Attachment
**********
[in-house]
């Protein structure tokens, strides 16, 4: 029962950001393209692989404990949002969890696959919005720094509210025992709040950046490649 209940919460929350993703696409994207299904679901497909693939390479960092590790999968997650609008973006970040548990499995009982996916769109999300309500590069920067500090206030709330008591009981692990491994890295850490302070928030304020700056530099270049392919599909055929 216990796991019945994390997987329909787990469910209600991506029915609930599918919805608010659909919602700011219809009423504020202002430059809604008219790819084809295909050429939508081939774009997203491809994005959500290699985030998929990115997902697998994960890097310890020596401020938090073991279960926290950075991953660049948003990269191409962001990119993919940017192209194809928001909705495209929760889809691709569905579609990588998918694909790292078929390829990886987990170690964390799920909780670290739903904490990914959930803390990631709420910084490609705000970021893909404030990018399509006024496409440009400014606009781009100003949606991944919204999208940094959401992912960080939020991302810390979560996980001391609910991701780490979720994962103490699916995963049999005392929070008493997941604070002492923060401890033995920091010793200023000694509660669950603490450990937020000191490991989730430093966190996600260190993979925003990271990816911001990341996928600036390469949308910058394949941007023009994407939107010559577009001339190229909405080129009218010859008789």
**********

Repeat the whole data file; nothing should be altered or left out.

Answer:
[in-house]
């Protein structure tokens, strides 16, 4: 029962950001393209692989404990949002969890696959919005720094509210025992709040950046490649 209940919460929350993703696409994207299904679901497909693939390479960092590790999968997650609008973006970040548990499995009982996916769109999300309500590069920067500090206030709330008591009981692990491994890295850490302070928030304020700056530099270049392919599909055929 216990796991019945994390997987329909787990469910209600991506029915609930599918919805608010659909919602700011219809009423504020202002430059809604008219790819084809295909050429939508081939774009997203491809994005959500290699985030998929990115997902697998994960890097310890020596401020938090073991279960926290950075991953660049948003990269191409962001990119993919940017192209194809928001909705495209929760889809691709569905579609990588998918694909790292078929390829990886987990170690964390799920909780670290739903904490990914959930803390990631709420910084490609705000970021893909404030990018399509006024496409440009400014606009781009100003949606991944919204999208940094959401992912960080939020991302810390979560996980001391609910991701780490979720994962103490699916995963049999005392929070008493997941604070002492923060401890033995920091010793200023000694509660669950603490450990937020000191490991989730430093966190996600260190993979925003990271990816911001990341996928600036390469949308910058394949941007023009994407939107010559577009001339190229909405080129009218010859008789």